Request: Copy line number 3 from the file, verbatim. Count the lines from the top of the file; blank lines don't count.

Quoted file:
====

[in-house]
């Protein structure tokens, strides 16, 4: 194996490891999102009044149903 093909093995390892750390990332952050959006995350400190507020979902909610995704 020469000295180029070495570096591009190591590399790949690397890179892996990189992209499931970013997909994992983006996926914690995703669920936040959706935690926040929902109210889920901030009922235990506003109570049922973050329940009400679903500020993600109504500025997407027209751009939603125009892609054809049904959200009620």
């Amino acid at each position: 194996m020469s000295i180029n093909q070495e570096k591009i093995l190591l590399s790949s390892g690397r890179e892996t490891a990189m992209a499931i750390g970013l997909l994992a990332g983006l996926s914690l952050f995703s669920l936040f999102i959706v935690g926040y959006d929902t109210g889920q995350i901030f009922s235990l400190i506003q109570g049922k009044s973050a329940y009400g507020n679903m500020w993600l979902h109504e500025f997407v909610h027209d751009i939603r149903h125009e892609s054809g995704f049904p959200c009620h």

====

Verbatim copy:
């Amino acid at each position: 194996m020469s000295i180029n093909q070495e570096k591009i093995l190591l590399s790949s390892g690397r890179e892996t490891a990189m992209a499931i750390g970013l997909l994992a990332g983006l996926s914690l952050f995703s669920l936040f999102i959706v935690g926040y959006d929902t109210g889920q995350i901030f009922s235990l400190i506003q109570g049922k009044s973050a329940y009400g507020n679903m500020w993600l979902h109504e500025f997407v909610h027209d751009i939603r149903h125009e892609s054809g995704f049904p959200c009620h």